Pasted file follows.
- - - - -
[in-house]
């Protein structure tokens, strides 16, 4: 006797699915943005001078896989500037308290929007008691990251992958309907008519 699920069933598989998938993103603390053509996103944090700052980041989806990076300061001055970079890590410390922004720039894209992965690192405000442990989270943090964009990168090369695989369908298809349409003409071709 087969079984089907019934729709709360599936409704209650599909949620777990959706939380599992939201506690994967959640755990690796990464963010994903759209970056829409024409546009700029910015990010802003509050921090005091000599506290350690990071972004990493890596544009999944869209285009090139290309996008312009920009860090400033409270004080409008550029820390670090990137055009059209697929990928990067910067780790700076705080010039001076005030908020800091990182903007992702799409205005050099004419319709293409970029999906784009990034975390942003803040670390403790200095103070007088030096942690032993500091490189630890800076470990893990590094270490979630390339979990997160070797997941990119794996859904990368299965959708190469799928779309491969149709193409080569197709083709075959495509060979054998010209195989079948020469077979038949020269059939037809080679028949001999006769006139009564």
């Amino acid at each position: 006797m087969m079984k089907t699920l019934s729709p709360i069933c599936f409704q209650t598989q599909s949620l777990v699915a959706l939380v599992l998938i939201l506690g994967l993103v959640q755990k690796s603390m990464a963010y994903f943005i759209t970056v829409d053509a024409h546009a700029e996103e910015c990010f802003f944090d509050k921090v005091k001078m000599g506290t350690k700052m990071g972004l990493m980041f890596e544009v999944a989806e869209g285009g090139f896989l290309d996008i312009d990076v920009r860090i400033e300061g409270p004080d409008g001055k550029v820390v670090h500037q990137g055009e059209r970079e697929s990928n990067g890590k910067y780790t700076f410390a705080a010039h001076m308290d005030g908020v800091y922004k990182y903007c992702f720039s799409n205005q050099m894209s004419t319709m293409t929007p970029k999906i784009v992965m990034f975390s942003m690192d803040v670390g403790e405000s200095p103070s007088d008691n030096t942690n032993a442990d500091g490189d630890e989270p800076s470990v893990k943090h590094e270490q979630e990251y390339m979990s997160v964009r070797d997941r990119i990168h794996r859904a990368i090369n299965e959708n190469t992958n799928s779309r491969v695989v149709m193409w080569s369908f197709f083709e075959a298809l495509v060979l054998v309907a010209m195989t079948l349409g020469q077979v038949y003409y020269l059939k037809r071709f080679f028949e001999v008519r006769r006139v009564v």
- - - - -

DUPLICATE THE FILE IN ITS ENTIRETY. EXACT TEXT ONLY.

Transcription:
[in-house]
């Protein structure tokens, strides 16, 4: 006797699915943005001078896989500037308290929007008691990251992958309907008519 699920069933598989998938993103603390053509996103944090700052980041989806990076300061001055970079890590410390922004720039894209992965690192405000442990989270943090964009990168090369695989369908298809349409003409071709 087969079984089907019934729709709360599936409704209650599909949620777990959706939380599992939201506690994967959640755990690796990464963010994903759209970056829409024409546009700029910015990010802003509050921090005091000599506290350690990071972004990493890596544009999944869209285009090139290309996008312009920009860090400033409270004080409008550029820390670090990137055009059209697929990928990067910067780790700076705080010039001076005030908020800091990182903007992702799409205005050099004419319709293409970029999906784009990034975390942003803040670390403790200095103070007088030096942690032993500091490189630890800076470990893990590094270490979630390339979990997160070797997941990119794996859904990368299965959708190469799928779309491969149709193409080569197709083709075959495509060979054998010209195989079948020469077979038949020269059939037809080679028949001999006769006139009564």
């Amino acid at each position: 006797m087969m079984k089907t699920l019934s729709p709360i069933c599936f409704q209650t598989q599909s949620l777990v699915a959706l939380v599992l998938i939201l506690g994967l993103v959640q755990k690796s603390m990464a963010y994903f943005i759209t970056v829409d053509a024409h546009a700029e996103e910015c990010f802003f944090d509050k921090v005091k001078m000599g506290t350690k700052m990071g972004l990493m980041f890596e544009v999944a989806e869209g285009g090139f896989l290309d996008i312009d990076v920009r860090i400033e300061g409270p004080d409008g001055k550029v820390v670090h500037q990137g055009e059209r970079e697929s990928n990067g890590k910067y780790t700076f410390a705080a010039h001076m308290d005030g908020v800091y922004k990182y903007c992702f720039s799409n205005q050099m894209s004419t319709m293409t929007p970029k999906i784009v992965m990034f975390s942003m690192d803040v670390g403790e405000s200095p103070s007088d008691n030096t942690n032993a442990d500091g490189d630890e989270p800076s470990v893990k943090h590094e270490q979630e990251y390339m979990s997160v964009r070797d997941r990119i990168h794996r859904a990368i090369n299965e959708n190469t992958n799928s779309r491969v695989v149709m193409w080569s369908f197709f083709e075959a298809l495509v060979l054998v309907a010209m195989t079948l349409g020469q077979v038949y003409y020269l059939k037809r071709f080679f028949e001999v008519r006769r006139v009564v």